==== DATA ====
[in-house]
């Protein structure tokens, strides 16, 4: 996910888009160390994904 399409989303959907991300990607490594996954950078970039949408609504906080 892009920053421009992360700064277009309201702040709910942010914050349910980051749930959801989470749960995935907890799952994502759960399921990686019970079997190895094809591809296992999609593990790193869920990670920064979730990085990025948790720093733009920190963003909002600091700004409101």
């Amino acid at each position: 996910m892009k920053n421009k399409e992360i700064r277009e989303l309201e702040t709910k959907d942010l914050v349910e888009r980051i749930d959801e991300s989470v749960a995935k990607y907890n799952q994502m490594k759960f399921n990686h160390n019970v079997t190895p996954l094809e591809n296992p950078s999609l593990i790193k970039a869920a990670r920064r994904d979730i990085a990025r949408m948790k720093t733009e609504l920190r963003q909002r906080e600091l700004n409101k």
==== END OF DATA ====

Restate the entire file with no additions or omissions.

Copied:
[in-house]
């Protein structure tokens, strides 16, 4: 996910888009160390994904 399409989303959907991300990607490594996954950078970039949408609504906080 892009920053421009992360700064277009309201702040709910942010914050349910980051749930959801989470749960995935907890799952994502759960399921990686019970079997190895094809591809296992999609593990790193869920990670920064979730990085990025948790720093733009920190963003909002600091700004409101």
């Amino acid at each position: 996910m892009k920053n421009k399409e992360i700064r277009e989303l309201e702040t709910k959907d942010l914050v349910e888009r980051i749930d959801e991300s989470v749960a995935k990607y907890n799952q994502m490594k759960f399921n990686h160390n019970v079997t190895p996954l094809e591809n296992p950078s999609l593990i790193k970039a869920a990670r920064r994904d979730i990085a990025r949408m948790k720093t733009e609504l920190r963003q909002r906080e600091l700004n409101k």